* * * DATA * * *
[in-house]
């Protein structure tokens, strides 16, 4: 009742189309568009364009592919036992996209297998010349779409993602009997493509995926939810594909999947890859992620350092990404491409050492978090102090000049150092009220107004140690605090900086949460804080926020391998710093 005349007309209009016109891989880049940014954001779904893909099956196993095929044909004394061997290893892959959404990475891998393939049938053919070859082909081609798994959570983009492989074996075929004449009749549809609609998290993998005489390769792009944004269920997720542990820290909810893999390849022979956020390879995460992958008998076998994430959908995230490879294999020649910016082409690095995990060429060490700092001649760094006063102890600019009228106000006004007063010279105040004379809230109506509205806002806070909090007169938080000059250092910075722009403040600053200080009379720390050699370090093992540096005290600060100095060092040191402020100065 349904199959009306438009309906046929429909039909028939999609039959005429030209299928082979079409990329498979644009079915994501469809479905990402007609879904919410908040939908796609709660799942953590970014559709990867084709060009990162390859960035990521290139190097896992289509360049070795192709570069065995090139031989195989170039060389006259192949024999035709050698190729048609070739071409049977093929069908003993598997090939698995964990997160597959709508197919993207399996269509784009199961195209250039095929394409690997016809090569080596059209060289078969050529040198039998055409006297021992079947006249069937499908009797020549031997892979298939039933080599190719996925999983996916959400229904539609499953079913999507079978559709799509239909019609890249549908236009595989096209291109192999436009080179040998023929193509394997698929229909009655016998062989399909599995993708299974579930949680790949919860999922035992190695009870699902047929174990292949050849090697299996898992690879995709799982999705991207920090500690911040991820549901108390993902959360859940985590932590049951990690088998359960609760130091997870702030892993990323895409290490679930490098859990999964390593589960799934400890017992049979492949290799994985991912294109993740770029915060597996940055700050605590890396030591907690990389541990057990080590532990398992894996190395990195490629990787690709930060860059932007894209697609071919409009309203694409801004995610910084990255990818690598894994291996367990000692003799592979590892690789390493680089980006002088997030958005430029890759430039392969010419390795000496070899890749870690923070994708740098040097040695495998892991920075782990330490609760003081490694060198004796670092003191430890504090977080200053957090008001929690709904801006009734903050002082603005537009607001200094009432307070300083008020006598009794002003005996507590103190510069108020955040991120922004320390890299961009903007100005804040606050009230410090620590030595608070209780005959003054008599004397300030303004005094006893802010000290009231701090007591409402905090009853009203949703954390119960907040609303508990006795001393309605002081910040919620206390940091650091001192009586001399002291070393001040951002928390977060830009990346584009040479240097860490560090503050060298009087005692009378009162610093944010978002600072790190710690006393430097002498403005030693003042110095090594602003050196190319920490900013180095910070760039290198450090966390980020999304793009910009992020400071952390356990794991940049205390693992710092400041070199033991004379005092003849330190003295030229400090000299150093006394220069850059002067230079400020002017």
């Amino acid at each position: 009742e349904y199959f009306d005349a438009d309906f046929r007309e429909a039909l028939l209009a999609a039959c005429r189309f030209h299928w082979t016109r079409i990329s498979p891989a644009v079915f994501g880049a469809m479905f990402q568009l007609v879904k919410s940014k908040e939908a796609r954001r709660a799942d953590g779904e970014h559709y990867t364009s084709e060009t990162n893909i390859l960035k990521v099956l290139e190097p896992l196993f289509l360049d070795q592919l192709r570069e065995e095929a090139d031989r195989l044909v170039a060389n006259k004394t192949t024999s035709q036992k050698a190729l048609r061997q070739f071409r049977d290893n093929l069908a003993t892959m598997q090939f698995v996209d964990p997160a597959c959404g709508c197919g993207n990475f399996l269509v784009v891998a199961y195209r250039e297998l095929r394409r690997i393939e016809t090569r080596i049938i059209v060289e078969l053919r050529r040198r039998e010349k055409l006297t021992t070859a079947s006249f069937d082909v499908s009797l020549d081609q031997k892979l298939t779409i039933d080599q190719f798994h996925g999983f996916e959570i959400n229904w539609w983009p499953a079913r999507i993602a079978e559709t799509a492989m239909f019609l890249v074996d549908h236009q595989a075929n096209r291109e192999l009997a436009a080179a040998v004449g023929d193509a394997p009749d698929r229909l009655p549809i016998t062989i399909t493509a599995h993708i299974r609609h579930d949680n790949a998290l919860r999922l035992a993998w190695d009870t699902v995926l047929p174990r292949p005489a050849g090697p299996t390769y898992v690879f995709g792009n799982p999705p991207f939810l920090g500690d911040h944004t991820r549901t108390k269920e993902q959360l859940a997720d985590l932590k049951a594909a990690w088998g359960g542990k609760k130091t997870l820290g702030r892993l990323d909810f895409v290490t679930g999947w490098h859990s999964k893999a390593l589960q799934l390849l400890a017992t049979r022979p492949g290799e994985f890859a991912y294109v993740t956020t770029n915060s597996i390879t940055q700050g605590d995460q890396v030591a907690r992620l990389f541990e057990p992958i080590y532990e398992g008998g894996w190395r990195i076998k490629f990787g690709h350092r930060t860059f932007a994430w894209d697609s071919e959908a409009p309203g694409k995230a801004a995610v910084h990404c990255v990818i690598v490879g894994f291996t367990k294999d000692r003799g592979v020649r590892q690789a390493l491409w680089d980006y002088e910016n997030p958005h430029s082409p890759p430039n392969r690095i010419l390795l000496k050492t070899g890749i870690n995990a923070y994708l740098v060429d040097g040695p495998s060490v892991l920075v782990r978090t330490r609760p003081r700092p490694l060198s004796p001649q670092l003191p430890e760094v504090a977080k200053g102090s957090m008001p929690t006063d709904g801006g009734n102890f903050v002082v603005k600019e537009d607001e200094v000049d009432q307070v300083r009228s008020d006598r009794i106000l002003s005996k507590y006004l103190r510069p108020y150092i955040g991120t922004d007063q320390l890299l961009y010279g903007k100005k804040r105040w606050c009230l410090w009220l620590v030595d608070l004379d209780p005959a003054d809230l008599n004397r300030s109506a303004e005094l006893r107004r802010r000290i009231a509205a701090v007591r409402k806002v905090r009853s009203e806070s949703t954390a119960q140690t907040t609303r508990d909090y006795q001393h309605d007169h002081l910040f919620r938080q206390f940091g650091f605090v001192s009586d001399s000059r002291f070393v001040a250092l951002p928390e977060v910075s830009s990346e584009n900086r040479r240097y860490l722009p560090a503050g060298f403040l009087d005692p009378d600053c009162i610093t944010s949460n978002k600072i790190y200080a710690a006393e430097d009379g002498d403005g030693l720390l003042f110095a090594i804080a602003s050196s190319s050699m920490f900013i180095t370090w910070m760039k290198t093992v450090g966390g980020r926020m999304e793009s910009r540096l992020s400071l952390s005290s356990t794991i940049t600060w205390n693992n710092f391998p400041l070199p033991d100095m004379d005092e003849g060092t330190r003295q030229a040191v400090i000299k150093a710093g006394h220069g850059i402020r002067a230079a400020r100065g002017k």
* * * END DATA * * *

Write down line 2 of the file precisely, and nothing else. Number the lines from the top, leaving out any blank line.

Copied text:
């Protein structure tokens, strides 16, 4: 009742189309568009364009592919036992996209297998010349779409993602009997493509995926939810594909999947890859992620350092990404491409050492978090102090000049150092009220107004140690605090900086949460804080926020391998710093 005349007309209009016109891989880049940014954001779904893909099956196993095929044909004394061997290893892959959404990475891998393939049938053919070859082909081609798994959570983009492989074996075929004449009749549809609609998290993998005489390769792009944004269920997720542990820290909810893999390849022979956020390879995460992958008998076998994430959908995230490879294999020649910016082409690095995990060429060490700092001649760094006063102890600019009228106000006004007063010279105040004379809230109506509205806002806070909090007169938080000059250092910075722009403040600053200080009379720390050699370090093992540096005290600060100095060092040191402020100065 349904199959009306438009309906046929429909039909028939999609039959005429030209299928082979079409990329498979644009079915994501469809479905990402007609879904919410908040939908796609709660799942953590970014559709990867084709060009990162390859960035990521290139190097896992289509360049070795192709570069065995090139031989195989170039060389006259192949024999035709050698190729048609070739071409049977093929069908003993598997090939698995964990997160597959709508197919993207399996269509784009199961195209250039095929394409690997016809090569080596059209060289078969050529040198039998055409006297021992079947006249069937499908009797020549031997892979298939039933080599190719996925999983996916959400229904539609499953079913999507079978559709799509239909019609890249549908236009595989096209291109192999436009080179040998023929193509394997698929229909009655016998062989399909599995993708299974579930949680790949919860999922035992190695009870699902047929174990292949050849090697299996898992690879995709799982999705991207920090500690911040991820549901108390993902959360859940985590932590049951990690088998359960609760130091997870702030892993990323895409290490679930490098859990999964390593589960799934400890017992049979492949290799994985991912294109993740770029915060597996940055700050605590890396030591907690990389541990057990080590532990398992894996190395990195490629990787690709930060860059932007894209697609071919409009309203694409801004995610910084990255990818690598894994291996367990000692003799592979590892690789390493680089980006002088997030958005430029890759430039392969010419390795000496070899890749870690923070994708740098040097040695495998892991920075782990330490609760003081490694060198004796670092003191430890504090977080200053957090008001929690709904801006009734903050002082603005537009607001200094009432307070300083008020006598009794002003005996507590103190510069108020955040991120922004320390890299961009903007100005804040606050009230410090620590030595608070209780005959003054008599004397300030303004005094006893802010000290009231701090007591409402905090009853009203949703954390119960907040609303508990006795001393309605002081910040919620206390940091650091001192009586001399002291070393001040951002928390977060830009990346584009040479240097860490560090503050060298009087005692009378009162610093944010978002600072790190710690006393430097002498403005030693003042110095090594602003050196190319920490900013180095910070760039290198450090966390980020999304793009910009992020400071952390356990794991940049205390693992710092400041070199033991004379005092003849330190003295030229400090000299150093006394220069850059002067230079400020002017």